2

I have an old stone 18th C. Pennsylvania farm house. In several rooms, wall sconces were installed when the house was first electrified - with knob & tube wiring. The knob and tube wired to old outlets are being rewired with romex to handle modern heavier loads. But for the sconces, I wanted to explore the possibility of connecting the knob & tube wiring from a low voltage 12v source.

Questions:

  1. I imagine 12 volt is safer than 120 volt. I have read here elsewhere that NFPA70 (National Electic Code) does not exclude use of knob & tube, but that some insurance companies will not insure a house with active knob & tube. I wonder how an insurance underwriter would react to the use of old knob & tube for 12v lighting only?
  2. Would a 12v system work with K&T wiring? And old sconces?
  • One insurance company in my area (Oregon, USA) won't insure a home even if it has inactive K&T wiring! – bitsmack Mar 19 at 15:35
  • That old wiring would need to be changed as 12v will need a larger current (ie more heating ) than running at 110V... – Solar Mike Mar 19 at 15:39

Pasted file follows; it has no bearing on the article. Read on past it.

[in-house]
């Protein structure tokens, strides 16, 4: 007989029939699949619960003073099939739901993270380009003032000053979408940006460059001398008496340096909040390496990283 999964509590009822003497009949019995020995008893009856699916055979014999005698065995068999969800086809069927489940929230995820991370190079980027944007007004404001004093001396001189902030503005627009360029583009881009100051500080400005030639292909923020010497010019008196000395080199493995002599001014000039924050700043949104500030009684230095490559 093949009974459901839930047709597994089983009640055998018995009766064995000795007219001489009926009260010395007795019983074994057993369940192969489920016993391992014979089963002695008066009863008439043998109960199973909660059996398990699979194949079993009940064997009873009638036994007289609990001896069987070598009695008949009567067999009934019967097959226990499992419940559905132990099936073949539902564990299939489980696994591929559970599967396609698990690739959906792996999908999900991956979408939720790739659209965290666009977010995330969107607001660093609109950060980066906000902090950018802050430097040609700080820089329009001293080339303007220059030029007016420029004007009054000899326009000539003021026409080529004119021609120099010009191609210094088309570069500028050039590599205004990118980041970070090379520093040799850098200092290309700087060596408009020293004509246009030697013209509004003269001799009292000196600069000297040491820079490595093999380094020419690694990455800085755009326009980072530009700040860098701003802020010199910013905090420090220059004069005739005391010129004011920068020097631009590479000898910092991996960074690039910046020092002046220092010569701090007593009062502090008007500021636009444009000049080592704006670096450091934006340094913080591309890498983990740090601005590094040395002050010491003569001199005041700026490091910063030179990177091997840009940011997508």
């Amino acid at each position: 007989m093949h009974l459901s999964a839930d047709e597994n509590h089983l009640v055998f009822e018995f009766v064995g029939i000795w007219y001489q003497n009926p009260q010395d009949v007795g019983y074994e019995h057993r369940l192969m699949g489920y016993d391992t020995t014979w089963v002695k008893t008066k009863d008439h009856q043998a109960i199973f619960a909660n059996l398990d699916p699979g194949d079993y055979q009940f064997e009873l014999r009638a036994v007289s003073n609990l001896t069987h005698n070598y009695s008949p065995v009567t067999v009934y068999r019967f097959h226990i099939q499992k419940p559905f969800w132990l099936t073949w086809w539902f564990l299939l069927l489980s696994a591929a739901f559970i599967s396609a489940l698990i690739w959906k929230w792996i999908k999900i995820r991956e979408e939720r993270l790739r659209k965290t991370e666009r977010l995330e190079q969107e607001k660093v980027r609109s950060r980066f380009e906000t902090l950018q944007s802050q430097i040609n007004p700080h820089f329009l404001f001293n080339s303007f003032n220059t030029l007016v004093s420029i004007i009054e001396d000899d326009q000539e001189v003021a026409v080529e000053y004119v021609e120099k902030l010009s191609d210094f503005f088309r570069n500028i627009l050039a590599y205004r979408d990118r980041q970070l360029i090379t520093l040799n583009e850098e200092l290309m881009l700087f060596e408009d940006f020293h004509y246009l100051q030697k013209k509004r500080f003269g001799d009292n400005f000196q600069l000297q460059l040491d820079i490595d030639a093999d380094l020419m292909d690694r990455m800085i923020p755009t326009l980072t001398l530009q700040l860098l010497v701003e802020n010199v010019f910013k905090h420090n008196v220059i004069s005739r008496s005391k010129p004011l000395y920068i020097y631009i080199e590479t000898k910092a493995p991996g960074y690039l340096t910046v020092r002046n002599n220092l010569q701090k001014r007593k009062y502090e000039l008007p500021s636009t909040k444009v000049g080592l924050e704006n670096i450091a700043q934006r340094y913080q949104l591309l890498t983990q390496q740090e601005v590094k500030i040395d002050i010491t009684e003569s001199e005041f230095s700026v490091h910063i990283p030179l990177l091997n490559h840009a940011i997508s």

1

The NEC, except for a few exceptions, doesn't really concern itself with anything under 50V. There used to be some commercial showroom lighting that actually did what you are talking about back in the 90's, but I never saw any of it applied to residential.

I would make sure of a few things before I did it. 1. Make sure the transition from 120V to 12V was code compliant. 2. Make sure that whatever you are installing is an approved system for your use. 3. I would still talk to your AHJ and get their input before doing anything.

Hope this helps and good luck.

0

I can't answer about wiring code compliance, but using an isolating low-voltage transformer is an established way of making old light fittings safe. You can get transformers intended for display lights suspended on bare wires.

In terms of current, the old wiring probably handled 30 or 40 watt filament bulbs. If you replace them with 3-4 watt LED bulbs you will be using about 1/3 or 1/4 amp at 12 volt. Presumably this is for decorative effect rather than main lighting.

Your Answer

By clicking “Post Your Answer”, you agree to our terms of service, privacy policy and cookie policy

Not the answer you're looking for? Browse other questions tagged or ask your own question.